Can states settle Rio Grande water fight without U.S. approval?

United States Supreme Court
Spread the love
  • The Supreme Court will decide whether a settlement between Texas, New Mexico, and Colorado over Rio Grande water rights can proceed without federal government approval.
  • The 1939 Rio Grande Compact apportions water between the three states, but is challenged by water use changes and climate change.
  • The federal government has interests in the case due to obligations to Mexico and Native American tribes, as well as management of water infrastructure.
  • The Court previously allowed the federal government to intervene in the lawsuit.
  • The proposed settlement attempts to address water use changes, but the U.S. argues it undermines the original compact.

March 20, 2024 — A decade-long legal battle over water rights to the Rio Grande River is reaching a critical point before the Supreme Court. Today, the Court will hear arguments on whether a settlement reached by Texas, New Mexico, and Colorado can proceed without the approval of the U.S. federal government.

The Dispute.

The core issue is the 1939 Rio Grande Compact, which apportions water from the river between the three states. Texas initially sued New Mexico, alleging that the state violated the agreement by not allowing enough water to flow downstream to Texas. The increasing use of groundwater pumping has reduced surface water flows, a factor not adequately accounted for in the original agreement.

The Players and Their Stakes.

The dispute has drawn in multiple players with vested interests in the Rio Grande’s waters:

  • The States: Texas, New Mexico, and Colorado negotiated a potential settlement to the dispute but face opposition from the federal government.
  • The Federal Government: It has obligations to deliver water to Mexico under a treaty agreement, manages water delivery infrastructure, and holds responsibilities toward Native American tribes with water rights.
  • Native American Tribes: They hold significant water rights to the Rio Grande.

History of the Case.

  • In 2018, the Supreme Court unanimously allowed the federal government to intervene in the lawsuit.
  • The states reached a settlement that attempts to address changed conditions like groundwater use and climate change, but the federal government argues it undermines the original Rio Grande Compact.

The Argument.

The key question before the Supreme CourtOpens in a new tab. is whether the states can settle the lawsuit without federal approval. Given the government’s allowed intervention and role in water management, the Court may favor requiring its consent to a settlement.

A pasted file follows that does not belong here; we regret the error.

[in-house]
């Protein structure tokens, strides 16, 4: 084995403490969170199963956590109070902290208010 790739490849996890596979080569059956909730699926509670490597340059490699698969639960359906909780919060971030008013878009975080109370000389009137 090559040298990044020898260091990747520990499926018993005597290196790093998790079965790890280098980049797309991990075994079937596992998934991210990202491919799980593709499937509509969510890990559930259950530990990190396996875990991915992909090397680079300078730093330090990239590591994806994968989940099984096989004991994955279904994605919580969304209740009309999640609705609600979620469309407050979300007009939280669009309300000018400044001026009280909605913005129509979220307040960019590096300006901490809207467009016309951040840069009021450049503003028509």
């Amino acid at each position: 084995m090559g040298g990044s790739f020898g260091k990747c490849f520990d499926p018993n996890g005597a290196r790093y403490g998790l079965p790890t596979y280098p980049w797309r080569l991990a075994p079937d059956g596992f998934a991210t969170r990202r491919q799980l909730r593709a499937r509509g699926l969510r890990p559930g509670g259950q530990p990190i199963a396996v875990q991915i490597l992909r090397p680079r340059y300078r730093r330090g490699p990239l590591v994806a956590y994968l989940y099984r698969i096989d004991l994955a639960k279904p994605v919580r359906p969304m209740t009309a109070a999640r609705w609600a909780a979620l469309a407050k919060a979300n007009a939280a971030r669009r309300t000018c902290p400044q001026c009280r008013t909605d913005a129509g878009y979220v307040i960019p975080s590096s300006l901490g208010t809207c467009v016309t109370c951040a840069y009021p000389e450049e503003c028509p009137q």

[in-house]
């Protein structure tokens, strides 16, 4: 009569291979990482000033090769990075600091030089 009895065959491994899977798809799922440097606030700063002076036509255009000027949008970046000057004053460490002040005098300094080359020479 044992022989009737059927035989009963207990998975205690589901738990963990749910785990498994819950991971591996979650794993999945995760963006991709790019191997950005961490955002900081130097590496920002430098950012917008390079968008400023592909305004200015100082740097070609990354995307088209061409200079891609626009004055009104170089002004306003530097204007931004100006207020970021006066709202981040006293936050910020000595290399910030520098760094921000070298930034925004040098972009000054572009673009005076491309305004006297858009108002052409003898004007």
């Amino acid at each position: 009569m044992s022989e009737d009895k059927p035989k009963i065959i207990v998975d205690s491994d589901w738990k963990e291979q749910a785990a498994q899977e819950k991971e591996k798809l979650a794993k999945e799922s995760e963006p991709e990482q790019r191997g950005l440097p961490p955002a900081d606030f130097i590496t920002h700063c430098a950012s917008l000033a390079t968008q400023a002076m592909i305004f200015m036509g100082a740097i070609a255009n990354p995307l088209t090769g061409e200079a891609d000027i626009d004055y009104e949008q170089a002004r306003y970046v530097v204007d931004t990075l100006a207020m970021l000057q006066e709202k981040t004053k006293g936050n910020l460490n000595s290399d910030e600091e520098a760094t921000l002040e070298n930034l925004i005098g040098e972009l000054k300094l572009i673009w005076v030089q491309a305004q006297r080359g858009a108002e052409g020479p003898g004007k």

On the other hand, some Justices might lean towards federalism principles, protecting the rights of the states involved.

Broader Implications.

This case could set a crucial precedent impacting water rights disputes across the country, particularly in areas facing drought and growing water demands. The Court’s decision will influence the balance of power between states and the federal government when apportioning increasingly scarce water resources.

What’s Next?

The Supreme Court might choose to side with the federal government or the states. If the federal government prevails, the case will return to a lower-level special master for further proceedings. If the states prevail, it could weaken the federal government’s role in future water disputes. However, regardless of the outcome, states like New Mexico will need to take steps to address groundwater pumping to comply with the compact and ensure sustainable water use.

The docket is available on the SCOTUS blogOpens in a new tab..

Image Credit:

Panorama of the west facade of United States Supreme Court BuildingOpens in a new tab. at dusk in Washington, D.C., October 2011, by Joe Ravi and published under license granted at Wikimedia Commons.


Since 1995, Deborah has owned and operated LegalTech LLC with a focus on water rights. Before moving to Arizona in 1986, she worked as a quality control analyst for Honeywell and in commercial real estate, both in Texas. She learned about Arizona's water rights from the late and great attorney Michael Brophy of Ryley, Carlock & Applewhite. Her side interests are writing (and reading), Wordpress programming and much more.

Leave a Reply

Leave a Reply

Your email address will not be published. Required fields are marked *

Notify of
Inline Feedbacks
View all comments

Recent Posts

Would love your thoughts, please comment.x
Skip to content